Who Can Provide Expert Opinion on Veteran’s Disability Condition?
When it comes to a Total Disability Based on Individual Unemployability (TDIU) case, Vocational Experts are not the only experts who are called upon to offer their opinion on a veteran’s disabling condition and how it impacts their ability to work. Medical professionals, whether they are doctors, nurses, or psychiatrists, are looked to in order to provide information regarding medical conditions. This is due to the fact that medical examination reports are greatly relied upon for the judge to make their ruling.
How Medical Reports are Used?
The medical reports that are used to establish what impairments can be found to be service-connected conditions as well as to what degree, include Independent Medical Exams, medical records, and Compensation and Pension (C&P) Exams. According to a report by Gugliuzza, P.R. (2011), there needs to be a statement made by a physician indicating that the veteran’s disability is expressly connected to his or her military service, whether the individual is from the Department of Veteran’s Affairs (VA) or a personal doctor. However, there are situations that make the medical expert’s opinion less credible, such as a medical doctor not reviewing the VA medical file. Additionally, while the evidence from a private doctor would still be considered as evidence when establishing a service-connected disability, it could at times not be held with enough weight to prove the service-connection. Or, the additional evidence provided by private doctors may be considered as not establishing a timely connection to a disability that occurred during service.
Private Physicians or VA Doctors
Another issue that may arise is that there are differing opinions, particularly between private physicians who are not a part of the VA and the C&P Exams from the VA doctors. These inconsistencies mean that figuring out the service-connected disabilities may not be completely clear-cut. For Vocational Experts during their review of medical records, it can cause additional difficulties. For example, the C&P Exam may not show evidence that a medical condition is found, such as peripheral neuropathy, or could attribute the medically disabling condition to a condition that is not found to be service-connected. However, there could be multiple medical reports from private physicians who had been treating the veterans for years that indicate the condition is one the veteran has, as well as state that the veteran’s condition is service-connected. Additionally, at times, there may be remarks made that a veteran’s condition has no impact on his or her ability to work, while at the same time stating that the veteran has an inability to work at a consistent pace, or unable to work in proximity to others, both of which could cause workplace situations that would be beyond employer tolerances.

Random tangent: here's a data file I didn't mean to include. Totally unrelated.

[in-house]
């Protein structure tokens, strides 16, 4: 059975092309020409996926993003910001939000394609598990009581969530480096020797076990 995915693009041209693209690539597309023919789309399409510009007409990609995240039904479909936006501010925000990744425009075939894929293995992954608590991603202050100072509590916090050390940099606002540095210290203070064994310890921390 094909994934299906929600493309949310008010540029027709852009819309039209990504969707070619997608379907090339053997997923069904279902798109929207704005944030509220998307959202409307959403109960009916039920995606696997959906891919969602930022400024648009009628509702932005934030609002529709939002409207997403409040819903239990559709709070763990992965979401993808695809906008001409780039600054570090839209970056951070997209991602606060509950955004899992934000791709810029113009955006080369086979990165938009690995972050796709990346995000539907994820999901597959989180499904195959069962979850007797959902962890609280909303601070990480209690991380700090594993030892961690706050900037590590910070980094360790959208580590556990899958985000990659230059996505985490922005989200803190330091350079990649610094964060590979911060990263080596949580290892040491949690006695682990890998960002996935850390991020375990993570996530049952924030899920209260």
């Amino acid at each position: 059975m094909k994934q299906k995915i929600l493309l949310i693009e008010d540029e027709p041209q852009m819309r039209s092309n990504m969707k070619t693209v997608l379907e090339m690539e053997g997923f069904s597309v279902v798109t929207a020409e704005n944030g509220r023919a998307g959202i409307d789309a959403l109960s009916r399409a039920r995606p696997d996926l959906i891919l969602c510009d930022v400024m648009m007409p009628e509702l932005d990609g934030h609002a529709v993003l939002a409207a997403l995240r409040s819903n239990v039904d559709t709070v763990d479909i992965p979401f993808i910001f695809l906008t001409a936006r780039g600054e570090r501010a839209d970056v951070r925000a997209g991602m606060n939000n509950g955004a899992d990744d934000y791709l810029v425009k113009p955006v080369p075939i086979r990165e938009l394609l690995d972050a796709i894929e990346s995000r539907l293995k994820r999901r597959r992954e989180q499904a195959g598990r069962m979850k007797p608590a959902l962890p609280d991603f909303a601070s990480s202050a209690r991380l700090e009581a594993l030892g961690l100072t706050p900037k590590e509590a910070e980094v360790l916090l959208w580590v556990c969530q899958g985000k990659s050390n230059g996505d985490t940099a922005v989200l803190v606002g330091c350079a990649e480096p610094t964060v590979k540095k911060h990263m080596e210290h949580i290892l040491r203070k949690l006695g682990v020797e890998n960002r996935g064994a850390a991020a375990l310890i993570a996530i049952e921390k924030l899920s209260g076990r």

What Should a Vocational Expert Do?
What should a Vocational Expert do in this situation? To start with, when it comes to describing the medical evidence that has been found, all of it should be included in a report. After all, it is not the Vocational Expert who makes the decision as to what evidence proves something is service-connected or not. However, if there are inconsistencies that occur between opinions in the file, these inconsistencies should not be allowed to be overlooked. Instead, they should be explored within a section of a report – with the opinions compared and contrasted to indicate where they differ. To ignore the inconsistencies would be doing a disservice as only showing one opinion would not be expressing the medical evidence in a truly unbiased way.
Vocational Experts Explore All of the Medical Evidence
While it is not the Vocational Expert’s role to state that one medical opinion is correct while another medical opinion is not, it is important that the Vocational Expert explores all of the medical evidence provided. Anything else would not be exploring the evidence provided in a complete way. In addition, these differences in the options should be pointed out, including how they differ, where they differ, and how it could impact a veteran’s ability to work. To ignore or not include evidence because it has been expressed differently in some of the medical reports would be neglecting to give a full picture of the veteran and his or her ability to work.
Martin D.W. (2018) Medicolegal Systems and the IME Provider. In: Independent Medical Evaluation. Springer, Cham. https://doi.org/10.1007/978-3-319-71906-1_2
Paul R. Gugliuzza, Veterans Benefits in 2010: A New Dialogue Between the Supreme Court and the Federal Circuit, 60 Am. U. L. Rev. 1201 (2011), available at http://scholarship.law.ufl.edu/facultypub/252